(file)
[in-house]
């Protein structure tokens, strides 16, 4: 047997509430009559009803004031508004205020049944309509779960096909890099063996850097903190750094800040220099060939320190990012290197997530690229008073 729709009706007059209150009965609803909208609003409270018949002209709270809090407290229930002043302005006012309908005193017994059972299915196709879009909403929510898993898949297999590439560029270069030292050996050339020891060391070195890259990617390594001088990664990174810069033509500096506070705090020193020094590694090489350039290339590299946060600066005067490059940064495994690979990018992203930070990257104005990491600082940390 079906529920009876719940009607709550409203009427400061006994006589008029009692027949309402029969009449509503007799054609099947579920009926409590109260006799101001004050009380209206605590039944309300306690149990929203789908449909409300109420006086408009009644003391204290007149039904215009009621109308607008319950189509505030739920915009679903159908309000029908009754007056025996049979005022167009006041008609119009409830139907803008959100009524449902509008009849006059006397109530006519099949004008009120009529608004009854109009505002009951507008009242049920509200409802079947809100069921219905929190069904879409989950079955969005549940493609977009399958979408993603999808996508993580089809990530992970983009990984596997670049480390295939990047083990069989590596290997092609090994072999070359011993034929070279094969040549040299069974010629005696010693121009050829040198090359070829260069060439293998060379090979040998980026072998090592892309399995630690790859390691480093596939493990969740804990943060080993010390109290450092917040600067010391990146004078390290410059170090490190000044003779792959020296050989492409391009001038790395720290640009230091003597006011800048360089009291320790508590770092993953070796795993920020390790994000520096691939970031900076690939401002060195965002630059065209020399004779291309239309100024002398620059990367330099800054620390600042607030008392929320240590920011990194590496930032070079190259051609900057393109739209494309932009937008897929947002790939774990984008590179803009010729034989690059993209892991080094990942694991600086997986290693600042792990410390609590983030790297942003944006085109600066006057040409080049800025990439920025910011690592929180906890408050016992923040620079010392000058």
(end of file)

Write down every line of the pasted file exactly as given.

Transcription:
[in-house]
């Protein structure tokens, strides 16, 4: 047997509430009559009803004031508004205020049944309509779960096909890099063996850097903190750094800040220099060939320190990012290197997530690229008073 729709009706007059209150009965609803909208609003409270018949002209709270809090407290229930002043302005006012309908005193017994059972299915196709879009909403929510898993898949297999590439560029270069030292050996050339020891060391070195890259990617390594001088990664990174810069033509500096506070705090020193020094590694090489350039290339590299946060600066005067490059940064495994690979990018992203930070990257104005990491600082940390 079906529920009876719940009607709550409203009427400061006994006589008029009692027949309402029969009449509503007799054609099947579920009926409590109260006799101001004050009380209206605590039944309300306690149990929203789908449909409300109420006086408009009644003391204290007149039904215009009621109308607008319950189509505030739920915009679903159908309000029908009754007056025996049979005022167009006041008609119009409830139907803008959100009524449902509008009849006059006397109530006519099949004008009120009529608004009854109009505002009951507008009242049920509200409802079947809100069921219905929190069904879409989950079955969005549940493609977009399958979408993603999808996508993580089809990530992970983009990984596997670049480390295939990047083990069989590596290997092609090994072999070359011993034929070279094969040549040299069974010629005696010693121009050829040198090359070829260069060439293998060379090979040998980026072998090592892309399995630690790859390691480093596939493990969740804990943060080993010390109290450092917040600067010391990146004078390290410059170090490190000044003779792959020296050989492409391009001038790395720290640009230091003597006011800048360089009291320790508590770092993953070796795993920020390790994000520096691939970031900076690939401002060195965002630059065209020399004779291309239309100024002398620059990367330099800054620390600042607030008392929320240590920011990194590496930032070079190259051609900057393109739209494309932009937008897929947002790939774990984008590179803009010729034989690059993209892991080094990942694991600086997986290693600042792990410390609590983030790297942003944006085109600066006057040409080049800025990439920025910011690592929180906890408050016992923040620079010392000058």